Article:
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The Architecture of Local Authority

Guest essay by Ken Payne exploring the connection between the structures of our world, especially for the 21-Day Racial Equity Challenge

Okay, this is tentative.  Writing what follows takes me out of my comfort zone.  The assertions I am making are provisional.  They question the bases of my own well-being and way of life.  

Where and how we live shape our everyday thought and constitute the world as it is for us.  Our external reality informs our internal reality.  The mind-body, culture-nature dualisms, on reflection no longer stand, if they ever did. But now they’re dysfunctional.  The institutional structures in which we participate and support our life, significantly define who we are.  If this is the case, then coming to grips with institutional racism is vital to breaking down other forms of racism. 

Three things I read during the year 2017 – 2018, put how I understand the primary function of local government in a different light.  What if local government serves fundamentally, the closely related purposes of protecting property values and preserving racism?  This possibility troubles me.  

Through the 1920s most of the population of my state lived in industrial cities.  Now most of the population lives in suburban communities.  According to the US Department of Agriculture there are no rural counties in the state.  The suburban towns are overwhelmingly white.  The old industrial cities are the home of state’s black and Hispanic population.  The manufacturing jobs, which once supported an urban working class, are largely long-gone.  About seven percent of employment is in manufacturing.   The major National Bureau of Economic Research Paper “Race and Economic Opportunity in the United States” by Raj Chetty, Nathaniel Hendren, Maggie R. Jones, and Sonya R. Porter, 2018, (https://www.nber.org/papers/w24441), shows that black households had much lower rates of upward mobility than white households and much higher rates of downward mobility to which black males are particularly susceptible.  Comparable rates of white - black intergenerational upward mobility were found in few communities.  Where this happened were places that had low levels of poverty, low levels of racial bias among whites, and a high presence of fathers in black households.  I couldn’t think of a community in my state where these three conditions together were strongly present.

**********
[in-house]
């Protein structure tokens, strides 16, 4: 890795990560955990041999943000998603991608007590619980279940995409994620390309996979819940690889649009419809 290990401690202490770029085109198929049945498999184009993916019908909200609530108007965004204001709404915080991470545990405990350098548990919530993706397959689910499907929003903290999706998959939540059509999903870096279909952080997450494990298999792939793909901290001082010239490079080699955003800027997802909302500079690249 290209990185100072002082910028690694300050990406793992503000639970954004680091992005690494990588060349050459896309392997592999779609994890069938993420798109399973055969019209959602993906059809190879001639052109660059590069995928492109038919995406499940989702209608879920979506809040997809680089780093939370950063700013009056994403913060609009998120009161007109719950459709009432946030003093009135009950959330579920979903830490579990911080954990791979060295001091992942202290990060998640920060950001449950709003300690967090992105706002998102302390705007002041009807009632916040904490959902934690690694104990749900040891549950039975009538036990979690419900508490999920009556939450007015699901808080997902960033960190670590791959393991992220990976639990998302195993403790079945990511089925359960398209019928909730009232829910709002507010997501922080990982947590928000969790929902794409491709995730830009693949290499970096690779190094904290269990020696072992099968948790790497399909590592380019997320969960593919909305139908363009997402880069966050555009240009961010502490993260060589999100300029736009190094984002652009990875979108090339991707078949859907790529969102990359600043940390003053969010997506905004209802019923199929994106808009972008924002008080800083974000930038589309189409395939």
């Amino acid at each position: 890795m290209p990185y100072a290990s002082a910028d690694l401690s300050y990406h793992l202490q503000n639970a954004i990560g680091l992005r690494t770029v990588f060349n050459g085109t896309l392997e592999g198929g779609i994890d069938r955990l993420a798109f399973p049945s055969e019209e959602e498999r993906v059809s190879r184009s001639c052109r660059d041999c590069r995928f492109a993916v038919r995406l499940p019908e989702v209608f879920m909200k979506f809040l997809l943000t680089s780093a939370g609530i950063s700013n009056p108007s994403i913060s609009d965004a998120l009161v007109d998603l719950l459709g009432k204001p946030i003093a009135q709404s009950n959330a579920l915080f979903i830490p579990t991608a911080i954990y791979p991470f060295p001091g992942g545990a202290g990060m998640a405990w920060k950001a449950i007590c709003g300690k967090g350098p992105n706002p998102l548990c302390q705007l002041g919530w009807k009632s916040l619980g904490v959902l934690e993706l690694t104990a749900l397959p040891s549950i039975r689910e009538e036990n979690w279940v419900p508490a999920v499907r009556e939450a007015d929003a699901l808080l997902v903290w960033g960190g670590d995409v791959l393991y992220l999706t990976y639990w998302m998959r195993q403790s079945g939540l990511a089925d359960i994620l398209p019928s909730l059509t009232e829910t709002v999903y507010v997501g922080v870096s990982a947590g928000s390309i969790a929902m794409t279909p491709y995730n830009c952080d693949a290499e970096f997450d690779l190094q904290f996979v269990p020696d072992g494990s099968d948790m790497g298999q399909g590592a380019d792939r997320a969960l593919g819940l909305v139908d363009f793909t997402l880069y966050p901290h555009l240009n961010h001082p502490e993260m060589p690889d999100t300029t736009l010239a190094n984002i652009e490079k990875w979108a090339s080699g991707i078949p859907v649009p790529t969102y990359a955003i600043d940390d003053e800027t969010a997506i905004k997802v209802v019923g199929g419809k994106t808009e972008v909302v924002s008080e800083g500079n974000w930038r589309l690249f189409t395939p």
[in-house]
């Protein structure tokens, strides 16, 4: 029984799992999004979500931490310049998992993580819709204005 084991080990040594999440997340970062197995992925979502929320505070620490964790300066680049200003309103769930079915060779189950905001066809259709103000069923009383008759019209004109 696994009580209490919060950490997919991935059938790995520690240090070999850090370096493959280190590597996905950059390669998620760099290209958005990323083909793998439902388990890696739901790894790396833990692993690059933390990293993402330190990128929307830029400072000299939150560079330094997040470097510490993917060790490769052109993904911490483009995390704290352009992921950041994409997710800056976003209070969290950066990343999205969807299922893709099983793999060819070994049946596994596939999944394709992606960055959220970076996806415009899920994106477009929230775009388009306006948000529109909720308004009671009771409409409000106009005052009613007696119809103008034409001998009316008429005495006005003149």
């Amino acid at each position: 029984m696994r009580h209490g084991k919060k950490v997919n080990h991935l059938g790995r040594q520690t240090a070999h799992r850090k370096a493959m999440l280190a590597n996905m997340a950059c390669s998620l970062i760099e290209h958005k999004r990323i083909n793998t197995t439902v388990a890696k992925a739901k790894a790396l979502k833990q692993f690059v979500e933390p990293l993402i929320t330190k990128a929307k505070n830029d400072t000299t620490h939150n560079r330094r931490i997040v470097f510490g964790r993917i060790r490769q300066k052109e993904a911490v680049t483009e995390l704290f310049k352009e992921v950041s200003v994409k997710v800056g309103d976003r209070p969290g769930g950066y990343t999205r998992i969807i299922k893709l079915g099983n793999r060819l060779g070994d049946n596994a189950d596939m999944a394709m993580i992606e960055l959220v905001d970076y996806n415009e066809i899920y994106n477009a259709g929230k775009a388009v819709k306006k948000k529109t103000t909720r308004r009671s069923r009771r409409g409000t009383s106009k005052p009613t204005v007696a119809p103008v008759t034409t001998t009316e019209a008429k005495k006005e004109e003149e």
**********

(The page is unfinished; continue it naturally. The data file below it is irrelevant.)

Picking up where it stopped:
Two other works I read the previous year, suggested that this outcome was not accidental but an outcome of intentional policy and modes of thought: Richard Rothstein’s The Color of Law, A Forgotten History of How Our Government Segregated America (2017) and Ibram X. Kendi’s Stamped From The Beginning, A Definitive History of Racist Ideas in America (2017). 

Local governments here have few functions: police, fire (which often includes ambulance services), public works, parks and recreation, planning and zoning, and support for k–12 public education.  Public education is overseen by school committees, and local property taxes are the major funding source. This short list of local public services has changed little in fifty years, and all of these services can be seen as protecting residential property values,.  This holds true even for education: more affluent households want to live in communities with good schools.  

Town and city councils struggle to keep property taxes low.  In towns especially, growth can be seen as expensive precisely because it may increase the need for public services.  Measuring the cost impact of development is commonplace for local planning boards, and the per capita cost of public services is a standard metric.  Households with children are costly.  High-end development, “McMansions,” generates more revenue per person than low and moderate housing, and therefore is favored. 

The structuring of local policies and services to protect property values is politically logical.  For most households in the US, the value of their home is their largest financial asset.  As housing values increase, home owners feel more economically optimistic and willing to spend.  The trouble is that this source of “wealth” is substantially mal-distributed by race.  Might not this reality contribute to the absence communities with conditions conducive to black household upper mobility. 

The modernist platitude, drawn from architecture, holds that form follows function.  If the form of local government services is consistent with the function of maintaining property values, could it be that institutional racism is thus an embodied attribute of local government? 

When one looks at the architecture of town and city halls in this state, this painful possibility has visual confirmation.  The architecture of town and city halls is an expression of white power and privilege, across historic periods.  

In 2014, when the state planning agency proposed an economic development plan that gave major consideration to social justice and environmental sustainability, a fire-storm of opposition broke-out in suburban towns; the fear was that there would be a loss of local control and ability to keep suburban communities safely as they are.  

Is unacknowledged institutional racism thus quietly but powerfully informing our collective daily life?

Ken Payne is a long standing member of the FSNE Network Team and the FSNE Process Team. He hails from Rhode Island.